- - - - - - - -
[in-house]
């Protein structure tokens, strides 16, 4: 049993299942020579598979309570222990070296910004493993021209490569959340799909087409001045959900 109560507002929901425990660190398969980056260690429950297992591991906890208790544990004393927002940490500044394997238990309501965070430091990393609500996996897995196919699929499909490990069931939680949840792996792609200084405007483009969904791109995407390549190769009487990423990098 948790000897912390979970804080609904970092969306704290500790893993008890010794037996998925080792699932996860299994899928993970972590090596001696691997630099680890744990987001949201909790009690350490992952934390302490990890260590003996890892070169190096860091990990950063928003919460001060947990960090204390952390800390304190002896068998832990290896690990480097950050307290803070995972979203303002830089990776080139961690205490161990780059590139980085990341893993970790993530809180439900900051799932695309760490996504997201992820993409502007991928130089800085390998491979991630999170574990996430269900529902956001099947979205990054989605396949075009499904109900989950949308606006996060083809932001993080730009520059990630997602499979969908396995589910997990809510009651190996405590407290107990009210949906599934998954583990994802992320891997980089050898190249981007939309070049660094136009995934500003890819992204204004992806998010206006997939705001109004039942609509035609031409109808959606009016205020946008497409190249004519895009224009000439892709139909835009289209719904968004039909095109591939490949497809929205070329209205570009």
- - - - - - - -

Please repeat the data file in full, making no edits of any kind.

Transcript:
[in-house]
């Protein structure tokens, strides 16, 4: 049993299942020579598979309570222990070296910004493993021209490569959340799909087409001045959900 109560507002929901425990660190398969980056260690429950297992591991906890208790544990004393927002940490500044394997238990309501965070430091990393609500996996897995196919699929499909490990069931939680949840792996792609200084405007483009969904791109995407390549190769009487990423990098 948790000897912390979970804080609904970092969306704290500790893993008890010794037996998925080792699932996860299994899928993970972590090596001696691997630099680890744990987001949201909790009690350490992952934390302490990890260590003996890892070169190096860091990990950063928003919460001060947990960090204390952390800390304190002896068998832990290896690990480097950050307290803070995972979203303002830089990776080139961690205490161990780059590139980085990341893993970790993530809180439900900051799932695309760490996504997201992820993409502007991928130089800085390998491979991630999170574990996430269900529902956001099947979205990054989605396949075009499904109900989950949308606006996060083809932001993080730009520059990630997602499979969908396995589910997990809510009651190996405590407290107990009210949906599934998954583990994802992320891997980089050898190249981007939309070049660094136009995934500003890819992204204004992806998010206006997939705001109004039942609509035609031409109808959606009016205020946008497409190249004519895009224009000439892709139909835009289209719904968004039909095109591939490949497809929205070329209205570009």